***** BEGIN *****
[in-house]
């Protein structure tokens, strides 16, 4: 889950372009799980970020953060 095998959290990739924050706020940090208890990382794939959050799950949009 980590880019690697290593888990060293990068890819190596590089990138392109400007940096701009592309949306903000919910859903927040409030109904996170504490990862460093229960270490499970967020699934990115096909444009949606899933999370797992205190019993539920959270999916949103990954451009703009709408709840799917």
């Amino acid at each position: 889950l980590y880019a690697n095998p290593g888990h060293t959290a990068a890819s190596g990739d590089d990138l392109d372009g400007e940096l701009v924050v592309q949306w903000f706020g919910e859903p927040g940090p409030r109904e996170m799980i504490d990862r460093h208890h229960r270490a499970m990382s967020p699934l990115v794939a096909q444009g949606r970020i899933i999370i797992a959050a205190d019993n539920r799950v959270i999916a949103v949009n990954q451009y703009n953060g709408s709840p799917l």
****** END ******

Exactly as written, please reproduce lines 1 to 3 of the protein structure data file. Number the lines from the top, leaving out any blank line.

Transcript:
[in-house]
């Protein structure tokens, strides 16, 4: 889950372009799980970020953060 095998959290990739924050706020940090208890990382794939959050799950949009 980590880019690697290593888990060293990068890819190596590089990138392109400007940096701009592309949306903000919910859903927040409030109904996170504490990862460093229960270490499970967020699934990115096909444009949606899933999370797992205190019993539920959270999916949103990954451009703009709408709840799917």
């Amino acid at each position: 889950l980590y880019a690697n095998p290593g888990h060293t959290a990068a890819s190596g990739d590089d990138l392109d372009g400007e940096l701009v924050v592309q949306w903000f706020g919910e859903p927040g940090p409030r109904e996170m799980i504490d990862r460093h208890h229960r270490a499970m990382s967020p699934l990115v794939a096909q444009g949606r970020i899933i999370i797992a959050a205190d019993n539920r799950v959270i999916a949103v949009n990954q451009y703009n953060g709408s709840p799917l």